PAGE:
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At the alter of superstition

At the alter of superstition

In a shocking incident in Mundanmudi, Idukki, four of a family, namely Krishnan, his wife Susheela and children Arsha and Arjun, were brutally murdered and their dead bodies were found buried near their house.

Naturally this has become a hot topic of discussion in Kerala. The incident took place on the midnight of 29 July and the 40-member police team that investigated the case was able to track down the perpetrators in a matter of 4 days, and thus winning a government reward. The main culprits have been caught by now and crucial information about the crime has been gathered by the police. As per the facts compiled, Anish who was an assistant of Krishnan, himself is the mastermind behind the crime. In the firm belief that Krishnan had been able, through pujas of black magic, to amass huge amounts of money and gold ornaments, he wanted to steal them.

More than that, when the disciple's magic did not work, he got advice from another black magician that he could liquidate the guru (master) and absorb all the magical powers of the 300 totems with him, into himself. Anish believed this advice fully and that was what drove him to the heinous act. The knots of the murderous conspiracy were untied when the conspiracy was disclosed to the police by Libish, another complicit in the crime, who was inducted into the crime under promise of a share of the haul. The arrested member of the gang has also admitted to the police that after bludgeoning on the head and brutally torturing the victims, they pushed Krishnan and his son Arjun alive into the pit.

Barring minor variations in the scale of cruelty and the count of victims, the incident in Mundanmudi is not the first, not even the hundredth, in the country in the name of pure superstition like black magic. We have to admit, even with shame, that ours is the society most ridden with superstition and irrational practices. Over millennia, Indians have been living on irrational and senseless superstitions. Absurd beliefs including black magic, sorcery, witchcraft, astrology, necromancy, spellworking, Hanuman ring, and Arab miracle fetish, are all used easily by human gods, saints, poojaris and priests to derail not only the common man, but even the educated and intellectuals, to the point of exploiting them financially and sexually in the name of exorcism or retribution.

There are no laws to stop them from this exploitation going on unchecked. Nor is there sufficient official machinery to save the scapegoats of superstition. On the other hand, the media are vying with one another in providing them with more victims through advertisements that sing praise of such false gods and sorcerers. What more, we have even state governments that chose a mining spot, spending crores of rupees, at a point shown by one who misled them into believing that he had hermit-like gifts. Such perceived powers, that are 'presented' before the people as absolute reality, are those that no one in human history has till now seen or heard or experienced. Such 'gods' are then worshipped or appeased and shrines built for them; not stopping there, if some anti-social elements behave without respect for them, even major riots are created in their name.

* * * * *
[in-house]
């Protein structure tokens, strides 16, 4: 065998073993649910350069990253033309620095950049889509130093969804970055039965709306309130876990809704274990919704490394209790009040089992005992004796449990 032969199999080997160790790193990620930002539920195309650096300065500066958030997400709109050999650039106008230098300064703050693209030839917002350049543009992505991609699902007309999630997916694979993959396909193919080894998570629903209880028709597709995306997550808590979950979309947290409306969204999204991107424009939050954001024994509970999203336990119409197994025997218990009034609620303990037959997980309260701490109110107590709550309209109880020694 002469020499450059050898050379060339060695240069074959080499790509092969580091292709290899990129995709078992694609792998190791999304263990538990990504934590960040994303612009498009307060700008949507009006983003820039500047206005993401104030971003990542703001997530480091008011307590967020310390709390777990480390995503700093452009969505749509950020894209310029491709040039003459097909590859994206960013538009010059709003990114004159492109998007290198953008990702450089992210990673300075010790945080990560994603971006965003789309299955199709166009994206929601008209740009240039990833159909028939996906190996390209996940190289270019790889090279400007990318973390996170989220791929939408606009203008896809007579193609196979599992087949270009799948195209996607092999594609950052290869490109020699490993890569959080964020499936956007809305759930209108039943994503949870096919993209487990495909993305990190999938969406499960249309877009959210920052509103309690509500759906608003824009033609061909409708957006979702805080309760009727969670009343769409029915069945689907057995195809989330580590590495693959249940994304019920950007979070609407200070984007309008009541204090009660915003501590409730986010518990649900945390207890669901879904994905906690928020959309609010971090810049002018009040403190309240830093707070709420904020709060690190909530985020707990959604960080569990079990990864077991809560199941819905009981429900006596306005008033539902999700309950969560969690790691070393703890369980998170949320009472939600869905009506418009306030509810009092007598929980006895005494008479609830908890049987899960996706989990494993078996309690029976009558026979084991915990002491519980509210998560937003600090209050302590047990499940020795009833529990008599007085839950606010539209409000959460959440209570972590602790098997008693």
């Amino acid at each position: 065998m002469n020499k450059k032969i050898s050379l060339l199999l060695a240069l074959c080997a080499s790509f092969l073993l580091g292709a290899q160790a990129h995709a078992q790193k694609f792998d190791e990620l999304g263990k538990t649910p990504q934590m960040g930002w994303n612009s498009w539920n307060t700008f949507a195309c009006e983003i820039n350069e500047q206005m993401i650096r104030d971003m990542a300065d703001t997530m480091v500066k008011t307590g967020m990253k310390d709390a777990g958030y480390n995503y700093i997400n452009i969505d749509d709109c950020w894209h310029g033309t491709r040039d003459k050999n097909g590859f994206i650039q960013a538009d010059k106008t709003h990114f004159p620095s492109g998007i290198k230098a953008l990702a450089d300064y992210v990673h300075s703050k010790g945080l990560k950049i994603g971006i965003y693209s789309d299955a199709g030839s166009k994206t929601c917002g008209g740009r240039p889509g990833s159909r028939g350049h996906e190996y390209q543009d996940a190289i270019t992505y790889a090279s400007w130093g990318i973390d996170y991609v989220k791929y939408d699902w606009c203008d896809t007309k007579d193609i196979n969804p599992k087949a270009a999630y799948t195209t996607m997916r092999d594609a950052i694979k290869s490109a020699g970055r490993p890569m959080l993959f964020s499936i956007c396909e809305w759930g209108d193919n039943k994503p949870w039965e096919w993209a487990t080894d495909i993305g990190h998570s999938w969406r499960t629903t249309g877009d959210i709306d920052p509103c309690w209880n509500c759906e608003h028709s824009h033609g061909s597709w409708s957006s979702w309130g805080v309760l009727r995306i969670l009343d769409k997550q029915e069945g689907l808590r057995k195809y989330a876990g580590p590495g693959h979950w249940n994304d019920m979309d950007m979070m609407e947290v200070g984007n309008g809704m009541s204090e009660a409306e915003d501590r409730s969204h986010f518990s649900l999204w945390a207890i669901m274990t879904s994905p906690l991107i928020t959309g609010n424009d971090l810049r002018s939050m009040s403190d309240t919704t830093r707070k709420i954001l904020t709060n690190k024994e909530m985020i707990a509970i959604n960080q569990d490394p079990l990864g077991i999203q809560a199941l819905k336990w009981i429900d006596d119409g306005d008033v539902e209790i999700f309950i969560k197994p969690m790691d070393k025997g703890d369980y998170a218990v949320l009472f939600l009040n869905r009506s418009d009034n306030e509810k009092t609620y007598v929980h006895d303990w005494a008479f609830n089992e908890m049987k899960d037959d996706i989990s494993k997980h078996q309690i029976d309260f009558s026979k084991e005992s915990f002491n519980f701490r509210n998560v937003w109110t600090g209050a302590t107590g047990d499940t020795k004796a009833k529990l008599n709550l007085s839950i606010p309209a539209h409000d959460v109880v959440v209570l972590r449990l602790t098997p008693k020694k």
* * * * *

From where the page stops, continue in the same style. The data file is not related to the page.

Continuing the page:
In the ultimate analysis, it is for sexual abuse and money that any holy figure will indulge in such base acts, as has been revealed through numerous instances. Still, neither governments nor the people seem to be learning any lesson. Our Income Tax officials, who conduct series of raids in the homes of company owners, traders and businessmen, never go anywhere near the centres of black magicians, sorcerers or the wholesalers of superstition. Nor do they ask for their accounts. Things have worsened to such a pass that human rights and social activists who attempt to create awareness against such abuses, get assassinated. Dabholkar of Maharashtra and Kalburgi of Karnataka were ruthlessly assassinated by superstitious groups. But their case investigations have till now got nowhere. Neither have the culprits been brought before law.

Although laws banning such superstitious practices have come into force in Maharashtra and Karnataka, there are no indications of governments having taken action in accordance with them. In Kerala, the call for similar legislation has ended up as a cry from wilderness. Even the LDF government is belying hopes that there will be hold steps in matters of that nature. Just as it is said that all who kill by the sword will die by the sword, the tragedy of Krishnan's family is that the ones who set out to live by black magic got killed by its practitioners. What is to be watched is whether the government, social organizations and humanitarian collectives will throw their heart and soul into making the Krishnan family's tragedy the last of its kind in Kerala - which boasts having reached the pinnacle of progressiveness and reforms.

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